The French on Strike.


FRANCE IS ON FIRE!


I am pretty sure that most people are aware of the constant strikes that have ground France to a halt.

So I did a little digging to see what reasons the fine people of France had to take up the fight against government, fighting even on the streets of the City of Love, Paris.

The long story being cut short is that the French Government went ahead with implementing labour laws that were not put through the ordinary Democratic process, I assume because the people would have voted against them.


Those laws have caused grave concern for the people of France, yet the Government stands by its decision, claiming that without the new Law changes, the country would remain grossly noncompetitive with the rest of the globe, as the labour contingent of doing business is not flexible enough and to expensive.

Easily enough, I write ‘Labour contingent’, like a Human Resource manager reporting to the GM, I should use the term, ‘Human Beings’, that have structured their lives and social perimeters around the Labour Laws that they grew accustomed to.

Perhaps that is what the French Government got wrong.

None the less, the French Government went ahead with the laws and have now had to pay Millions of Euros for extra security and damages to the Cities in France.


A clear indication that Government is hearing and heeding the cries of Business, which is not a bad thing. Since Bernie Madoff and the big bank bail out in the USA, which is explained very well in The Big Short, the general population has become heavily critical of Big Business and the palming that occurs with Government.

Case in point Hillary Clinton's reputation as opposed to Bernie Sanders.

It was with the interest in the actual Labour Laws that I read several articles (which I might add were not easily found as the top news covers only the Strikes and not the details of the Laws that have provoked them), referenced at the bottom of this article, that highlight the changes in the French Labour Law.

One piece of the new French law is in favour of the Employee and reads that a Company with more than 50 Employees should have a policy restricting the Company from expecting Employees to work after the work day, this Law is intended at Emails being sent and received on Employees Smart Phones after hours.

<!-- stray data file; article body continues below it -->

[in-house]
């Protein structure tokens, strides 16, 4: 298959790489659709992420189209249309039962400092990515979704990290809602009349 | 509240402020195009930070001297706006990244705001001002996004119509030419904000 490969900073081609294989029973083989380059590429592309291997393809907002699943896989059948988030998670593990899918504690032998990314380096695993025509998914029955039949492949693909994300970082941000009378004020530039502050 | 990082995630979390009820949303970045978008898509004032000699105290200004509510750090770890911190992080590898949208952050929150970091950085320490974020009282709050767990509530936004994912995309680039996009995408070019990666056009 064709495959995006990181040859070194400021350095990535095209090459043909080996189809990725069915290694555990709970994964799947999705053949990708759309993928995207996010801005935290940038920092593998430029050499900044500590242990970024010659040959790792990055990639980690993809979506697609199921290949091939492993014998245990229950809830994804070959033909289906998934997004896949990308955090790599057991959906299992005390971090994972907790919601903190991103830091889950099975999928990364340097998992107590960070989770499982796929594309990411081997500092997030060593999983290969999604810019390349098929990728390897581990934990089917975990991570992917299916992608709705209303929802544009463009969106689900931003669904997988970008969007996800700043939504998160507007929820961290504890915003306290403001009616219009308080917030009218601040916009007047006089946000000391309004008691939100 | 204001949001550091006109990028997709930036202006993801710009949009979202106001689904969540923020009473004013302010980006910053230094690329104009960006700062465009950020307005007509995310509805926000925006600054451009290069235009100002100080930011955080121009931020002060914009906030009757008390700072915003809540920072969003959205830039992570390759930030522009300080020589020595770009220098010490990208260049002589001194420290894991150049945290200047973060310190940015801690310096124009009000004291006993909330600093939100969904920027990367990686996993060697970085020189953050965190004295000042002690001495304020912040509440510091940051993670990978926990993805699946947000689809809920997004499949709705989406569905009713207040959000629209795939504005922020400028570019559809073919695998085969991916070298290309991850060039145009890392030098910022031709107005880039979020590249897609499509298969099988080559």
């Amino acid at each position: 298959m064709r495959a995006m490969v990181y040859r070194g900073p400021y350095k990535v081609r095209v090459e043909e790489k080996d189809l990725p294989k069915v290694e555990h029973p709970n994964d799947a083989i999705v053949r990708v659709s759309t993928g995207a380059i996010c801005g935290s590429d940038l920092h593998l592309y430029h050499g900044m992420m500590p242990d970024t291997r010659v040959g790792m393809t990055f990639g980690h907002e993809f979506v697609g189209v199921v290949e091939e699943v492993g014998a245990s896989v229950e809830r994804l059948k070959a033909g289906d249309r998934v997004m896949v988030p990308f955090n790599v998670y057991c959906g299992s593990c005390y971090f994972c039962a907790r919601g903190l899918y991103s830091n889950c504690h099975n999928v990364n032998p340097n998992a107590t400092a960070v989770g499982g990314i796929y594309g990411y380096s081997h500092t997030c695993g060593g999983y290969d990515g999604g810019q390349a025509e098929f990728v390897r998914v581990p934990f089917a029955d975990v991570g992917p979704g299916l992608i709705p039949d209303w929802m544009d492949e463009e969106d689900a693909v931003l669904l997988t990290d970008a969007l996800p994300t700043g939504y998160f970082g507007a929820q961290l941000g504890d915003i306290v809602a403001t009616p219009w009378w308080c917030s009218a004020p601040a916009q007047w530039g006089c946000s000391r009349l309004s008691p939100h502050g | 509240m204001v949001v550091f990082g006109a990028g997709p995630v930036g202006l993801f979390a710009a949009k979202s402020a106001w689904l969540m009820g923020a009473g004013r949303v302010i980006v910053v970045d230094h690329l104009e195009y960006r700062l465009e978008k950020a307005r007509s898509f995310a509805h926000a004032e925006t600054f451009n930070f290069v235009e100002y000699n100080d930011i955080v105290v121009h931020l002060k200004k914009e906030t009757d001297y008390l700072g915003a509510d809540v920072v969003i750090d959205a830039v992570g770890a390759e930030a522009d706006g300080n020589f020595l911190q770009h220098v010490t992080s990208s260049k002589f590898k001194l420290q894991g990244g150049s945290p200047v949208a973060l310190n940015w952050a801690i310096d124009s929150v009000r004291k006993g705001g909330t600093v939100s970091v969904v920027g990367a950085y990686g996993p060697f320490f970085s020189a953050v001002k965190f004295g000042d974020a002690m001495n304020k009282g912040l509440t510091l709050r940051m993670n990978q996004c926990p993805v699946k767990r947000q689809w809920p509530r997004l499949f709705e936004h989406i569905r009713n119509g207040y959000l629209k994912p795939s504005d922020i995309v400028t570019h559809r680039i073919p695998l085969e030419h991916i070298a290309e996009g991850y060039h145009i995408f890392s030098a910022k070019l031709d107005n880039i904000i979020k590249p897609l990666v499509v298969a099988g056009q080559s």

I went one step further and took a look how these laws compare to our own South African Labour Laws, which are scattered through the Basic Conditions of Employment and our own newly update Labour Relations Act.

I took the basic comparable Clauses and matched them, importantly to note is that Labour Law are highly versatile in most countries, where minimums such as Wage or Hours of Work change between sectors, this in mind I used our Basic Conditions of Employment and the Labour Relations Act as the benchmark.

One really interesting point of the French Labour Law prior to the changes was the Retrenchments were only permissible if a company was closing its doors!

To make life super easy, I made charts.




Effectively these charts show that South Africans receive similar Leave but have to work many more hours.

In which direction the Government will go remains to be seen. Without a doubt the people of France are working hard at crippling the economy so as to get their laws back, however whether or not they will succeed or not is the ultimate question.

I leave you with one last meme:


Amor Legere

Konrad Bryczkowski

References:

http://www.thelocal.fr/20160628/paris-2500-police-on-hand-for-labour-law-protest

https://www.theguardian.com/world/2016/may/26/why-france-labour-reforms-proved-so-contentious

http://www.euronews.com/2016/03/09/are-french-grumblings-over-labour-law-reforms-justified/

https://www.justlanded.com/english/France/France-Guide/Jobs/Working

http://www.huffingtonpost.com/entry/work-emails-france-labor-law_us_57455130e4b03ede4413515a

#strike #jobsecurity #labourlaws #hoursofwork #frenchstrike #konradbryczkowski

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